Time is running out for faculty and management at Cape Breton University to finish up their contract negotiations.
The Cape Breton University Faculty Association voted 92 per cent in favour of strike action last fall after talks broke off in early November. The association represents 166 staff members including professors, librarians, lab instructors and researchers.
"No new paper has been exchanged and we're only a week out from the possibility of job action," said Barry Moore, the spokesperson for the faculty association.
Contract negotiations have been going on for months but the two sides haven't spoken since December.
The union has started mobilizing, setting up a headquarters and working on strike protocol.
The administration of Cape Breton University, however, is not all that eager to plan for that outcome. David Wheeler, the president of the university, is telling students to assume it's business as usual.
"At the moment, we are not actively planning for an eventuality that we don't think will happen," he said.
Wheeler's optimism stems from the fact that both sides clearly want to avoid a strike.
Moore said the faculty will only walk if they have to.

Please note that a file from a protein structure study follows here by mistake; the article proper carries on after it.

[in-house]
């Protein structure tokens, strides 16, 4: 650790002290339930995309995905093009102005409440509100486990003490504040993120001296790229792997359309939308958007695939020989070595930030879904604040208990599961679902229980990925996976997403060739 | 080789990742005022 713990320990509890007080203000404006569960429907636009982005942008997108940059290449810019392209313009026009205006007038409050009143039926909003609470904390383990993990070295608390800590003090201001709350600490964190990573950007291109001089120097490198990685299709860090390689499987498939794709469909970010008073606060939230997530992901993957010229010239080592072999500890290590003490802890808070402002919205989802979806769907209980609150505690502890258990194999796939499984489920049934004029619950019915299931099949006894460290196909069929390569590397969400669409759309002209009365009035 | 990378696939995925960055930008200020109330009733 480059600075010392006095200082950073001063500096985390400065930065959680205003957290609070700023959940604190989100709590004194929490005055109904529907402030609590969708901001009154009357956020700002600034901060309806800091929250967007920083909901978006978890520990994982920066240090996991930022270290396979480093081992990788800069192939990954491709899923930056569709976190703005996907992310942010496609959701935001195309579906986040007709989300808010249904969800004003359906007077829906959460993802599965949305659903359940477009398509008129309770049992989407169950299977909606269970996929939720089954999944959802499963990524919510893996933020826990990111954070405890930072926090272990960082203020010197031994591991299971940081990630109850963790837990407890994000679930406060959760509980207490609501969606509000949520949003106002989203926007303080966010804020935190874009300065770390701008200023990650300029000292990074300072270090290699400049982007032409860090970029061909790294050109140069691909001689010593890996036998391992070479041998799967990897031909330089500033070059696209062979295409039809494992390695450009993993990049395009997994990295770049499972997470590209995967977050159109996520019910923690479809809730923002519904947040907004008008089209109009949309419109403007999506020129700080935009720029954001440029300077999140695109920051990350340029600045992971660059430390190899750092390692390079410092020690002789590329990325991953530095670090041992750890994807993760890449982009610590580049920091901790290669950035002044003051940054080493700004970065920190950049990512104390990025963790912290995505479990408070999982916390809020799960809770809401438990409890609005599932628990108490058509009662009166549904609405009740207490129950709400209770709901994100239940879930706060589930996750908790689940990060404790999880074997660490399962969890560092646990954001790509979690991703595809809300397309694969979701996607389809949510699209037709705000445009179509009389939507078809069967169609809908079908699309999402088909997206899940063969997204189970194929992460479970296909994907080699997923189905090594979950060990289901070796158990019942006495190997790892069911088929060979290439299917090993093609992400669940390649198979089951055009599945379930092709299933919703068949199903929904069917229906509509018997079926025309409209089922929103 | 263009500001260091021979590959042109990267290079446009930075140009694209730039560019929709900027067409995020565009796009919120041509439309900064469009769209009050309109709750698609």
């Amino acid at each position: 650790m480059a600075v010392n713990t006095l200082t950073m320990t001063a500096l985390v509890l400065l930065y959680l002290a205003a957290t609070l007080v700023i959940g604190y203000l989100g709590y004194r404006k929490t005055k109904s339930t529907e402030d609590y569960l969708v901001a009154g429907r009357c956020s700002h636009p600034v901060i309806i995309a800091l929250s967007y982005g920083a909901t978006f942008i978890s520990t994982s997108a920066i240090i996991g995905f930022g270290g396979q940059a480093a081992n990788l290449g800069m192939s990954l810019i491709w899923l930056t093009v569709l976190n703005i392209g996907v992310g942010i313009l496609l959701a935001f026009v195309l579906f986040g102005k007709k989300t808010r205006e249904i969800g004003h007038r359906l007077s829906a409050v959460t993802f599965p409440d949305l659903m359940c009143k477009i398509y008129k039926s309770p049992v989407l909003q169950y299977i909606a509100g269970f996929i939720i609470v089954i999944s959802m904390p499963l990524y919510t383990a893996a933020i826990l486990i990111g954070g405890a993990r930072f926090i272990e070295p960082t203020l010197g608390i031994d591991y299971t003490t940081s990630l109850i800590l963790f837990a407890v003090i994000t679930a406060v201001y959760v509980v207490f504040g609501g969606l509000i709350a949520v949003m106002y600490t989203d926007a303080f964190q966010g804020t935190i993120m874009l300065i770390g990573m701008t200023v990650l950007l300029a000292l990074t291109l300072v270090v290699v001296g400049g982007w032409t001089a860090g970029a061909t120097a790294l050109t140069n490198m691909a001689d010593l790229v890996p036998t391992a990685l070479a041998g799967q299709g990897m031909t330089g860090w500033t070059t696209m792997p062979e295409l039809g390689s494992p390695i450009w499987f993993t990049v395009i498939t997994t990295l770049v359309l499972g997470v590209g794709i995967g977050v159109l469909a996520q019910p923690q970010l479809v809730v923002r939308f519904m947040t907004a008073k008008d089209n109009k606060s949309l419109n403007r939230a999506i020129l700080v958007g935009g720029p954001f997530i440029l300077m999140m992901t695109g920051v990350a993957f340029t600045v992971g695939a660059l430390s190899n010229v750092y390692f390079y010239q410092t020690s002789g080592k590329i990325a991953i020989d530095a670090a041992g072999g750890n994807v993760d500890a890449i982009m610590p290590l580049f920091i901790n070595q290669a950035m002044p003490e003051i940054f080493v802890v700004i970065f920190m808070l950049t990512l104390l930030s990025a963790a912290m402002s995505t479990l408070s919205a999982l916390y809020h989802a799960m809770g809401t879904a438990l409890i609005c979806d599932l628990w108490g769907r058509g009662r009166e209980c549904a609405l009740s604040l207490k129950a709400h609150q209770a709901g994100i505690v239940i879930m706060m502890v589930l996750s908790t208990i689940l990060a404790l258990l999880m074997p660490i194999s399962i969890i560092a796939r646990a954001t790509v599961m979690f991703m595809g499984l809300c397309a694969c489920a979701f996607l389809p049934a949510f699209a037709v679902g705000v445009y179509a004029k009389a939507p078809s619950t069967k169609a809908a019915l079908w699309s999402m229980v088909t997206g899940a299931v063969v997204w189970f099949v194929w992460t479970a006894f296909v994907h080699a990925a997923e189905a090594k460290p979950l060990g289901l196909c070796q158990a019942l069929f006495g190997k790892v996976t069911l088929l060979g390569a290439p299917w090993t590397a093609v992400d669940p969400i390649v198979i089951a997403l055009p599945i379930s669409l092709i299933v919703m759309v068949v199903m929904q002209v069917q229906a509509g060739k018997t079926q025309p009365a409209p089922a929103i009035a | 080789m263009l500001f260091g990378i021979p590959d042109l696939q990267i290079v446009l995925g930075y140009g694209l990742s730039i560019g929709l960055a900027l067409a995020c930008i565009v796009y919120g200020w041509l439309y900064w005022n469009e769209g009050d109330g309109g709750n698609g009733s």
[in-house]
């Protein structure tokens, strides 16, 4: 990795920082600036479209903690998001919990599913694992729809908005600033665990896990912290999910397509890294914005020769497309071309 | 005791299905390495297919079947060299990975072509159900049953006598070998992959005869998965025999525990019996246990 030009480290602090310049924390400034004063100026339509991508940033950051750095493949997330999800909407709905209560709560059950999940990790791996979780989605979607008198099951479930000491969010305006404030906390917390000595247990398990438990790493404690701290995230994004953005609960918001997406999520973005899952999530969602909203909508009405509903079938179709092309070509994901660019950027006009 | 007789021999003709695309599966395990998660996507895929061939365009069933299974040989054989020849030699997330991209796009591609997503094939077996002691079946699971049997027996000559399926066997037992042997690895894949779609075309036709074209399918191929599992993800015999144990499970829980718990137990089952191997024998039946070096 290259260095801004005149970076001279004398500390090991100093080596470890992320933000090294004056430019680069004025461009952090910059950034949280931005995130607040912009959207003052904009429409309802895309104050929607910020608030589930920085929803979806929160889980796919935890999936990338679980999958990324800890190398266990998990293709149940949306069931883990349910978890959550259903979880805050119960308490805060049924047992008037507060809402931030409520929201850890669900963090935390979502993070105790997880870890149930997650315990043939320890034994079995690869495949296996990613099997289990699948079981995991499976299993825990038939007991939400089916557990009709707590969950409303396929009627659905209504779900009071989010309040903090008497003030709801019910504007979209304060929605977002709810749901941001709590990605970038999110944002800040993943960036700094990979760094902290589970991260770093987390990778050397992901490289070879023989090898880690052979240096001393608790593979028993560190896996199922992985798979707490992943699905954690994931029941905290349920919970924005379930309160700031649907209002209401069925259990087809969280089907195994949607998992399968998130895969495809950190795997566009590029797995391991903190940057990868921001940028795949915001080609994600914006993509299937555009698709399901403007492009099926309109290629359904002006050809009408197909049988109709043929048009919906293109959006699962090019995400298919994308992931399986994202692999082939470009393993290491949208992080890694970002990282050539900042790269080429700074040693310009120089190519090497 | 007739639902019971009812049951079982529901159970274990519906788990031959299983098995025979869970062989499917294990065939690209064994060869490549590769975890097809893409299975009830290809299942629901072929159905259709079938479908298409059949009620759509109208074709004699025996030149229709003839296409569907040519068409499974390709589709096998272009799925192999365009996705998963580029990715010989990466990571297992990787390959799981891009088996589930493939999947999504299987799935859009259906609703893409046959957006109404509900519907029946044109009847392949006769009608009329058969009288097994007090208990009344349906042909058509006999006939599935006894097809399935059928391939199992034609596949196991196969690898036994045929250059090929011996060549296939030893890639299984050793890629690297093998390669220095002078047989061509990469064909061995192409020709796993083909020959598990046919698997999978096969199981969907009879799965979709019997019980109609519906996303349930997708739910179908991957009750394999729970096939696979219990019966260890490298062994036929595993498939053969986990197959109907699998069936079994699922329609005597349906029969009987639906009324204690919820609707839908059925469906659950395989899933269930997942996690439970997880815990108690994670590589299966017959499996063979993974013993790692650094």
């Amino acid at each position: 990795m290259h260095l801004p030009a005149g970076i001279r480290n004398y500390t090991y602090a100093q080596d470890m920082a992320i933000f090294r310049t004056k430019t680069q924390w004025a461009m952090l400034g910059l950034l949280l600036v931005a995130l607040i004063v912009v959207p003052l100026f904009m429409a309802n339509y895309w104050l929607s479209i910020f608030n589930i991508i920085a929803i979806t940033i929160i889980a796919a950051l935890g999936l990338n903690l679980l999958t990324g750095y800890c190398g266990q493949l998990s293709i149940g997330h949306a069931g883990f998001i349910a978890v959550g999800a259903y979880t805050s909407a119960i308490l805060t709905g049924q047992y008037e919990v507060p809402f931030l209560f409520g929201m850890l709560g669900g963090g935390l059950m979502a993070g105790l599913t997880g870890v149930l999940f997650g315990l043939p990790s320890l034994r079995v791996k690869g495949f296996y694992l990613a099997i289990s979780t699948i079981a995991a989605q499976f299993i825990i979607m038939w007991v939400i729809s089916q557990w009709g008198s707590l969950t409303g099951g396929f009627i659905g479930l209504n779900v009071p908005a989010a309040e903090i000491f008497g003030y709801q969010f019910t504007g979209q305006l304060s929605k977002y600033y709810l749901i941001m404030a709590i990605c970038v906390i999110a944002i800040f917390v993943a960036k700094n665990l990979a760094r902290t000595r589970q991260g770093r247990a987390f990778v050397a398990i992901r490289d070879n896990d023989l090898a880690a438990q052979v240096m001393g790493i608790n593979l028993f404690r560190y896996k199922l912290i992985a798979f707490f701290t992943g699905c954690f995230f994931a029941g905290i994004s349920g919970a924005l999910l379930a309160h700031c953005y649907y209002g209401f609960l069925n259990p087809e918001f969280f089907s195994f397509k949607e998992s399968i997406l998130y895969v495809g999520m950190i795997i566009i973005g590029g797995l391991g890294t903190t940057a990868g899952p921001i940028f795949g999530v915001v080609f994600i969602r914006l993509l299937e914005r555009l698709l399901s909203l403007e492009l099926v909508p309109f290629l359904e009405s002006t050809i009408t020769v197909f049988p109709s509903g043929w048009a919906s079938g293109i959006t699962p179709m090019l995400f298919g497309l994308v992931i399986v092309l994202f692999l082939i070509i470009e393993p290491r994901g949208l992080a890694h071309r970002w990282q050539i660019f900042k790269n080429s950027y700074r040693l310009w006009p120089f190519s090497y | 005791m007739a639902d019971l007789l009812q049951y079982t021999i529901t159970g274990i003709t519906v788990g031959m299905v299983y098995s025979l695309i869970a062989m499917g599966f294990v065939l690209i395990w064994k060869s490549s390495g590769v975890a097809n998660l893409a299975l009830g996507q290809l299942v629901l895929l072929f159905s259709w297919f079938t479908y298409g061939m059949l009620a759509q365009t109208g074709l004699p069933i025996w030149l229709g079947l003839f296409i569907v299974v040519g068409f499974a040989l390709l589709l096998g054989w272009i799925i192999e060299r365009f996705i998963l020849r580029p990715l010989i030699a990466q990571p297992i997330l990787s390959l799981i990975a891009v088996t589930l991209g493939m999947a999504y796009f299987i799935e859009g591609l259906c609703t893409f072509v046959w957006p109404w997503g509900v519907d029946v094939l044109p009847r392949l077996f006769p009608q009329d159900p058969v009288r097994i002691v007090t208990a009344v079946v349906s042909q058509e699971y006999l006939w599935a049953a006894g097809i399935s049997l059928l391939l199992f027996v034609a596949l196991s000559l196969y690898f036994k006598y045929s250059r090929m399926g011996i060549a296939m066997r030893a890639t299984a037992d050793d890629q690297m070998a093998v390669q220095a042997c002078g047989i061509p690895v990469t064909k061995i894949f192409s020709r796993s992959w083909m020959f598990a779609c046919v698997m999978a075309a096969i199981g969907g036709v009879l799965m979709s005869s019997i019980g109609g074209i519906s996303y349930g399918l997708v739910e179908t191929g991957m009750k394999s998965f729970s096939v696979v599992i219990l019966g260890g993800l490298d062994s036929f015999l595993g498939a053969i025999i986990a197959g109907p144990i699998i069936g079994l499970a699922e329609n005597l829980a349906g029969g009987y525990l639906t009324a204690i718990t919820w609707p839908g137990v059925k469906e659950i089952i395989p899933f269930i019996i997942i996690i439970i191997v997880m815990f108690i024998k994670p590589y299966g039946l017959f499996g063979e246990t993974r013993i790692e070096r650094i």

"I still believe there is more chance that this will be resolved than that there will be job action," said Moore.
The two sides met with a conciliator last month.
Moore said significant movement was made on the main stumbling block — faculty workload — but not enough to settle it. The union also rejected the university's salary offer.
"The employer did put an offer on the table. For us, the negotiating team did not accept that offer and so now there is no other offer on the table," said Moore.
A conciliator will meet with both sides early next week.
The union would prefer not to wait and wants the university administration to speak with them sooner. That would give them more time to prevent the disruption a walkout will cause.
The earliest a strike or lockout could occur is Jan. 23.